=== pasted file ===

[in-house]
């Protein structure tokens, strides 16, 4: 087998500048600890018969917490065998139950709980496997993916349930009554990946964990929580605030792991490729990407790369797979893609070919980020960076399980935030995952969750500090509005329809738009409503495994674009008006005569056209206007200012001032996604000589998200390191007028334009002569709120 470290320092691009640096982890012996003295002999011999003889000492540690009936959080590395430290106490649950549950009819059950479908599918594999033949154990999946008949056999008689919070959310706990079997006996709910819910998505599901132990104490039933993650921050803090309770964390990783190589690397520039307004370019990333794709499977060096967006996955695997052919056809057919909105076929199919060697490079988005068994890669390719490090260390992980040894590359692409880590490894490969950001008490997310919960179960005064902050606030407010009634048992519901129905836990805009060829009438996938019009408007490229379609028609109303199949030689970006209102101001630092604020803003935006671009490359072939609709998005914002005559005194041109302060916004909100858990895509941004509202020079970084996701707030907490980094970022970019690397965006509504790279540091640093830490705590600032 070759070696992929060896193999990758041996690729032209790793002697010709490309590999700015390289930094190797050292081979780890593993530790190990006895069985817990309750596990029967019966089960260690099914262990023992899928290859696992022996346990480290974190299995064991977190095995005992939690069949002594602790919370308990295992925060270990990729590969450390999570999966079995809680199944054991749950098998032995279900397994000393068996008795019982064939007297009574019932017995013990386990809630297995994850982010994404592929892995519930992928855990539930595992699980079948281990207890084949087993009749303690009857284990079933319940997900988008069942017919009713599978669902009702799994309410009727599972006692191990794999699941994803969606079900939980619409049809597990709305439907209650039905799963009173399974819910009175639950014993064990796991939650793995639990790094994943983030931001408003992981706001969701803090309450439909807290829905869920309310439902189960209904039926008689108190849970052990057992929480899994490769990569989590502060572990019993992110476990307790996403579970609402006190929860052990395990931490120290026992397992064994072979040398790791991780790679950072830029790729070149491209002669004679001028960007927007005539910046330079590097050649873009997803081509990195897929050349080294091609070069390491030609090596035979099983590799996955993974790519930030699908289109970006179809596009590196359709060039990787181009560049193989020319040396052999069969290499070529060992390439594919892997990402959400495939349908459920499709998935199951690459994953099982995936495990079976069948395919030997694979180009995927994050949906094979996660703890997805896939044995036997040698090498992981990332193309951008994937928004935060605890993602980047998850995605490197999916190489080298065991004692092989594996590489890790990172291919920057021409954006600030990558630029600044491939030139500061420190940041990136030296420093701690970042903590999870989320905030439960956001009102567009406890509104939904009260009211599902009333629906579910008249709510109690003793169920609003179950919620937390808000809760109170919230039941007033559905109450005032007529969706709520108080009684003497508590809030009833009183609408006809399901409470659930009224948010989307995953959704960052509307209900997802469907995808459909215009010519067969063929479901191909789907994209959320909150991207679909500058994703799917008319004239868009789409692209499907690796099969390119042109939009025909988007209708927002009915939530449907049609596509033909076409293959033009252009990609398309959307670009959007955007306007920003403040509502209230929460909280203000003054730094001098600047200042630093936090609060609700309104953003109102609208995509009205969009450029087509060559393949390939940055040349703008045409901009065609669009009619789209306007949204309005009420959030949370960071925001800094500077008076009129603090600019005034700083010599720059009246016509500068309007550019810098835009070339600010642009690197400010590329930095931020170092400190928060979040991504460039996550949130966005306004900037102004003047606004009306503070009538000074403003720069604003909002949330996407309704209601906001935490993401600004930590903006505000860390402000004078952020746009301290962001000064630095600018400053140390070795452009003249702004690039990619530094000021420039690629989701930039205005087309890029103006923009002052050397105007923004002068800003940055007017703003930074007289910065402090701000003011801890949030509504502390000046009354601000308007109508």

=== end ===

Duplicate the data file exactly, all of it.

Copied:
[in-house]
């Protein structure tokens, strides 16, 4: 087998500048600890018969917490065998139950709980496997993916349930009554990946964990929580605030792991490729990407790369797979893609070919980020960076399980935030995952969750500090509005329809738009409503495994674009008006005569056209206007200012001032996604000589998200390191007028334009002569709120 470290320092691009640096982890012996003295002999011999003889000492540690009936959080590395430290106490649950549950009819059950479908599918594999033949154990999946008949056999008689919070959310706990079997006996709910819910998505599901132990104490039933993650921050803090309770964390990783190589690397520039307004370019990333794709499977060096967006996955695997052919056809057919909105076929199919060697490079988005068994890669390719490090260390992980040894590359692409880590490894490969950001008490997310919960179960005064902050606030407010009634048992519901129905836990805009060829009438996938019009408007490229379609028609109303199949030689970006209102101001630092604020803003935006671009490359072939609709998005914002005559005194041109302060916004909100858990895509941004509202020079970084996701707030907490980094970022970019690397965006509504790279540091640093830490705590600032 070759070696992929060896193999990758041996690729032209790793002697010709490309590999700015390289930094190797050292081979780890593993530790190990006895069985817990309750596990029967019966089960260690099914262990023992899928290859696992022996346990480290974190299995064991977190095995005992939690069949002594602790919370308990295992925060270990990729590969450390999570999966079995809680199944054991749950098998032995279900397994000393068996008795019982064939007297009574019932017995013990386990809630297995994850982010994404592929892995519930992928855990539930595992699980079948281990207890084949087993009749303690009857284990079933319940997900988008069942017919009713599978669902009702799994309410009727599972006692191990794999699941994803969606079900939980619409049809597990709305439907209650039905799963009173399974819910009175639950014993064990796991939650793995639990790094994943983030931001408003992981706001969701803090309450439909807290829905869920309310439902189960209904039926008689108190849970052990057992929480899994490769990569989590502060572990019993992110476990307790996403579970609402006190929860052990395990931490120290026992397992064994072979040398790791991780790679950072830029790729070149491209002669004679001028960007927007005539910046330079590097050649873009997803081509990195897929050349080294091609070069390491030609090596035979099983590799996955993974790519930030699908289109970006179809596009590196359709060039990787181009560049193989020319040396052999069969290499070529060992390439594919892997990402959400495939349908459920499709998935199951690459994953099982995936495990079976069948395919030997694979180009995927994050949906094979996660703890997805896939044995036997040698090498992981990332193309951008994937928004935060605890993602980047998850995605490197999916190489080298065991004692092989594996590489890790990172291919920057021409954006600030990558630029600044491939030139500061420190940041990136030296420093701690970042903590999870989320905030439960956001009102567009406890509104939904009260009211599902009333629906579910008249709510109690003793169920609003179950919620937390808000809760109170919230039941007033559905109450005032007529969706709520108080009684003497508590809030009833009183609408006809399901409470659930009224948010989307995953959704960052509307209900997802469907995808459909215009010519067969063929479901191909789907994209959320909150991207679909500058994703799917008319004239868009789409692209499907690796099969390119042109939009025909988007209708927002009915939530449907049609596509033909076409293959033009252009990609398309959307670009959007955007306007920003403040509502209230929460909280203000003054730094001098600047200042630093936090609060609700309104953003109102609208995509009205969009450029087509060559393949390939940055040349703008045409901009065609669009009619789209306007949204309005009420959030949370960071925001800094500077008076009129603090600019005034700083010599720059009246016509500068309007550019810098835009070339600010642009690197400010590329930095931020170092400190928060979040991504460039996550949130966005306004900037102004003047606004009306503070009538000074403003720069604003909002949330996407309704209601906001935490993401600004930590903006505000860390402000004078952020746009301290962001000064630095600018400053140390070795452009003249702004690039990619530094000021420039690629989701930039205005087309890029103006923009002052050397105007923004002068800003940055007017703003930074007289910065402090701000003011801890949030509504502390000046009354601000308007109508």